A researcher about to receive his Ph.D. has developed a pen that he says not only measures stress, but helps lower the heart rate of the user, too.
The next question, then, is how large the market for such an item might be. Many of us have a pretty good idea when we are stressed, and might not want to be--however subtly--reminded of it.
Miguel Bruns Alonso, a researcher at the Delft University of Technology in the Netherlands, says that because the sensors in the pen are entirely unobtrusive, it would give users "the right feedback" to help them "deal with their stress in a constructive way."
However, the pen's effect on heart rate is slight at best. In his experiment, Bruns found that those who received feedback on their stress levels had a heart rate roughly 5 percent slower than those who received no feedback. Still, those with lower heart rates said they did not feel any less stress.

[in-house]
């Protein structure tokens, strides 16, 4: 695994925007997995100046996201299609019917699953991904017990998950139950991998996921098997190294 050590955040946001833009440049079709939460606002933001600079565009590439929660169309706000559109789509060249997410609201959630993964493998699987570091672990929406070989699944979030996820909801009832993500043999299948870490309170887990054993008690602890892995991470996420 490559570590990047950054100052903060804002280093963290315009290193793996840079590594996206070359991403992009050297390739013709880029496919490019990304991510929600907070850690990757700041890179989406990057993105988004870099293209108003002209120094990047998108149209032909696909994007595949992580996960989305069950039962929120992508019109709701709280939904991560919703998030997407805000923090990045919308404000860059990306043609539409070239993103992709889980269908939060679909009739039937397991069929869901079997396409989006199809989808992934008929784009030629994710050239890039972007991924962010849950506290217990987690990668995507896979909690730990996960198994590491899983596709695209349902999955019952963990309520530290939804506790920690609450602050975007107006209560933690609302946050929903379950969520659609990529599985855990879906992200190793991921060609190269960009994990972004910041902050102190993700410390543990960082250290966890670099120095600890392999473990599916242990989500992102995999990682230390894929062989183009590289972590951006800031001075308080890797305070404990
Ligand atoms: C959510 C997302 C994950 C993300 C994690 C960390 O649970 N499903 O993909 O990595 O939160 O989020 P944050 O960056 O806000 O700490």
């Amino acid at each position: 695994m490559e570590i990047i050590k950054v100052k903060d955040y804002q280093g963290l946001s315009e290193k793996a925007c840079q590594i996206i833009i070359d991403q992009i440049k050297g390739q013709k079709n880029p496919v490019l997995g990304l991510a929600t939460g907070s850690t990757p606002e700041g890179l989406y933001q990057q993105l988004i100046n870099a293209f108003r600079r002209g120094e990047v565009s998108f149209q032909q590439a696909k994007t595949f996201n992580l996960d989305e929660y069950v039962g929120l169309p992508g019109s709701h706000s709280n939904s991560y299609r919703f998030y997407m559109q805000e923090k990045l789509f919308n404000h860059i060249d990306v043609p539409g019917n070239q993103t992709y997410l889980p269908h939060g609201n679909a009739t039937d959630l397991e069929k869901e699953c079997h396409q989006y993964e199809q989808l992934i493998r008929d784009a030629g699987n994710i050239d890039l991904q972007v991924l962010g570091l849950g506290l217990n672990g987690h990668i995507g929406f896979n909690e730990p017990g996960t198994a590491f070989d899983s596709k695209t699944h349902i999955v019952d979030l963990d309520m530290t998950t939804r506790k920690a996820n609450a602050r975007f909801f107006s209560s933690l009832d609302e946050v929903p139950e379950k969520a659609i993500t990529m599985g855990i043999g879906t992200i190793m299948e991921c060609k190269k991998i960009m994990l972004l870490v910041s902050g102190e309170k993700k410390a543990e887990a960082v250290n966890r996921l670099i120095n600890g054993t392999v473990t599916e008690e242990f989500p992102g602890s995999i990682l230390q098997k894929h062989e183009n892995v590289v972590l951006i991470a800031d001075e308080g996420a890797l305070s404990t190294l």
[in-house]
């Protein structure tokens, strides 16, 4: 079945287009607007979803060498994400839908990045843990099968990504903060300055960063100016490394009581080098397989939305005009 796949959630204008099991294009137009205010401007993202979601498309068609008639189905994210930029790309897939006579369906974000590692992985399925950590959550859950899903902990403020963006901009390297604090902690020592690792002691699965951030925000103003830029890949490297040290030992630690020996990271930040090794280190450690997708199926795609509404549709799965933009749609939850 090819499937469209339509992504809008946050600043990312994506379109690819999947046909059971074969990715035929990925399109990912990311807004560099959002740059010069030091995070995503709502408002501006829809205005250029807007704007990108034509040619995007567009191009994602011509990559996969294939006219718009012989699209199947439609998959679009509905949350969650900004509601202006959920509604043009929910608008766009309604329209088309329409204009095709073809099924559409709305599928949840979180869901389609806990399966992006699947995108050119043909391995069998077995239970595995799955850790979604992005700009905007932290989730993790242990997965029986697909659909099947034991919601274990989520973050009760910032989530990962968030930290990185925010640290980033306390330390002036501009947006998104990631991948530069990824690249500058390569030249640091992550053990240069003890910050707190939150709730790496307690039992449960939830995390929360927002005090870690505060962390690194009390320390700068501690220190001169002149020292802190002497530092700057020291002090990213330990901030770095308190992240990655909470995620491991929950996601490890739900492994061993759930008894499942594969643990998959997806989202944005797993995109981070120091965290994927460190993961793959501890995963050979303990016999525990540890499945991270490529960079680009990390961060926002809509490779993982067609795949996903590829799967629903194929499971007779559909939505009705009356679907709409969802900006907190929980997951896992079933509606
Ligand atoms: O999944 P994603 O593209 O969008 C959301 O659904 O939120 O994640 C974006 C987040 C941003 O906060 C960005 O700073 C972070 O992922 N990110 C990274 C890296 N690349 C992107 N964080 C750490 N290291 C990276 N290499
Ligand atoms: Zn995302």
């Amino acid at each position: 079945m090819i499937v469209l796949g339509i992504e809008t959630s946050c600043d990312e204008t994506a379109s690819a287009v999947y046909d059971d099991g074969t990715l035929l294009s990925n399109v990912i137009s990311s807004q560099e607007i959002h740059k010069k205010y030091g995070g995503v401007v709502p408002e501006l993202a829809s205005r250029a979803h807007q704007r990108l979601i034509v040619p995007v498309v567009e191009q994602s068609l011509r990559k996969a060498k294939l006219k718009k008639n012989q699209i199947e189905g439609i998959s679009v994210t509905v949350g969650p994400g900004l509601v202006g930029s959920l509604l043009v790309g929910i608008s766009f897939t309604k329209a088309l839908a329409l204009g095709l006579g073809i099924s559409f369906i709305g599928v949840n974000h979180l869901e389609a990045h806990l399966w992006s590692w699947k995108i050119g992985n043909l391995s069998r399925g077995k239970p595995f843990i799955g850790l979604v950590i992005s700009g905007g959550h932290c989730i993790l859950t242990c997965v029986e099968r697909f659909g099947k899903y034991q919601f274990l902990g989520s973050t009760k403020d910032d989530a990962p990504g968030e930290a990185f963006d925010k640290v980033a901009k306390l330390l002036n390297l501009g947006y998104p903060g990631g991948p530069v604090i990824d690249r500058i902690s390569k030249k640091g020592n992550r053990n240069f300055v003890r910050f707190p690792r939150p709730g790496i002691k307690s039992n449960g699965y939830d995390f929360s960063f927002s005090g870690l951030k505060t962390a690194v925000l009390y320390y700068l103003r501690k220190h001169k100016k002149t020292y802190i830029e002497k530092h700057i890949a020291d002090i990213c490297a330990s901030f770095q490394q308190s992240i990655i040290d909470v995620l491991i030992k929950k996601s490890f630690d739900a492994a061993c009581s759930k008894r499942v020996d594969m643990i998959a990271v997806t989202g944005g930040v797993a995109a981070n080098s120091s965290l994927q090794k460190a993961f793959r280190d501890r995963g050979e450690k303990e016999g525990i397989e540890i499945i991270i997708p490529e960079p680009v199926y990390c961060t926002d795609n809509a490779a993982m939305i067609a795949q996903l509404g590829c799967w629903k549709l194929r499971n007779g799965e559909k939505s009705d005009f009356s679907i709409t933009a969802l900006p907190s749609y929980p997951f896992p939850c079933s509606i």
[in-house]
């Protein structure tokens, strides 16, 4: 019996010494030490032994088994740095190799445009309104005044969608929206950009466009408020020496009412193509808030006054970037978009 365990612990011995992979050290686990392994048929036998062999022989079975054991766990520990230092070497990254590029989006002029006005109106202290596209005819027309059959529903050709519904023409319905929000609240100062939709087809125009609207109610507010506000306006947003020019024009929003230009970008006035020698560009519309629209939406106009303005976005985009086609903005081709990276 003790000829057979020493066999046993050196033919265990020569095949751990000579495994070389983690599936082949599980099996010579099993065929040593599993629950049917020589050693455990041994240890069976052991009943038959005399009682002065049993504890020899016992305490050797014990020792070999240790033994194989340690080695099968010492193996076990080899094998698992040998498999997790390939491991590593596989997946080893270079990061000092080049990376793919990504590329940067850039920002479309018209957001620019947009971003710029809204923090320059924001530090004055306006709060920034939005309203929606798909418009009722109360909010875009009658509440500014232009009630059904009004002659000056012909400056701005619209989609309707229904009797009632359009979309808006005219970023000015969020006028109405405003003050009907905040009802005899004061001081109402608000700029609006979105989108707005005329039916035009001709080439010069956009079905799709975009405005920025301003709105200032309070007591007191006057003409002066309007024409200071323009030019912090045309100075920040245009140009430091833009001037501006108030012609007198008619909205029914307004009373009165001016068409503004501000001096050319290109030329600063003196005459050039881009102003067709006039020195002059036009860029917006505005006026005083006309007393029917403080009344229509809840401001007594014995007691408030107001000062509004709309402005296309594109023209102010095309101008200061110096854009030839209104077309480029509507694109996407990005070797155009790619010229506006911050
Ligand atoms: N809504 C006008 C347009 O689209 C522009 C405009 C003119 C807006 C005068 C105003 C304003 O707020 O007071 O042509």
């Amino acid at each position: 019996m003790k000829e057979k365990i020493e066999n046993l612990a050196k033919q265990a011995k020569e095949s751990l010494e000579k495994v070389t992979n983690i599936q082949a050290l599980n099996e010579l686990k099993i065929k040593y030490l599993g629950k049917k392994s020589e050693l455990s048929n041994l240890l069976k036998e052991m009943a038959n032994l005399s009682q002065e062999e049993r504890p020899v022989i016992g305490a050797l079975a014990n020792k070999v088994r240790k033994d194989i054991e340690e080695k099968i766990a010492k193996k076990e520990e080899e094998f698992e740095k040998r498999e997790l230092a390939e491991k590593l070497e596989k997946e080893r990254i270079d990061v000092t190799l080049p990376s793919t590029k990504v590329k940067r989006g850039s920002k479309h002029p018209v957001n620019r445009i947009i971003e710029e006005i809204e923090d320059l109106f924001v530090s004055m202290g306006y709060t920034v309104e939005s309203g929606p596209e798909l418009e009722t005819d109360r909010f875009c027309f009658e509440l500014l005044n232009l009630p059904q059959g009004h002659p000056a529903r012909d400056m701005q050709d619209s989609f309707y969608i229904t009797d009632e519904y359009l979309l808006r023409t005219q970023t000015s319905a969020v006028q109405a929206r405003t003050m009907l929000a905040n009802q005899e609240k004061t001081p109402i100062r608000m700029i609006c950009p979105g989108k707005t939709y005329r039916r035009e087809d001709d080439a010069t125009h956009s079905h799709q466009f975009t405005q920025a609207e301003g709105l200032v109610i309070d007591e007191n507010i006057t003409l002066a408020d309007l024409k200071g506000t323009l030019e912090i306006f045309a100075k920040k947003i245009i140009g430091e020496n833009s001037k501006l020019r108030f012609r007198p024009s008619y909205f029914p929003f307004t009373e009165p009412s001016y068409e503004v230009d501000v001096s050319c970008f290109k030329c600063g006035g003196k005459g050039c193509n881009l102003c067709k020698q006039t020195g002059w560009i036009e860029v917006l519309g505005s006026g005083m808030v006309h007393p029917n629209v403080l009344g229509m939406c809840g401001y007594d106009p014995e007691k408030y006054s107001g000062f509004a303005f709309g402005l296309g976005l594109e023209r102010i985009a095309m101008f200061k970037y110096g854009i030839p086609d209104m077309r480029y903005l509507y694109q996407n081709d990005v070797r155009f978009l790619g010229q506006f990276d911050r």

Bruns says that by using built-in electronics and electromagnets, the pen was able to detect faster, jerkier movements associated with stress, and gradually become more difficult to move around, thereby encouraging users to slow their movements, at which point the pen moves more easily again.
The pen, which certainly looks unwieldy, is little more than a concept at this stage. But it joins a wide range of infomercial-ready gadgets designed to measure stress, including a modern spittoon., a , and yes, a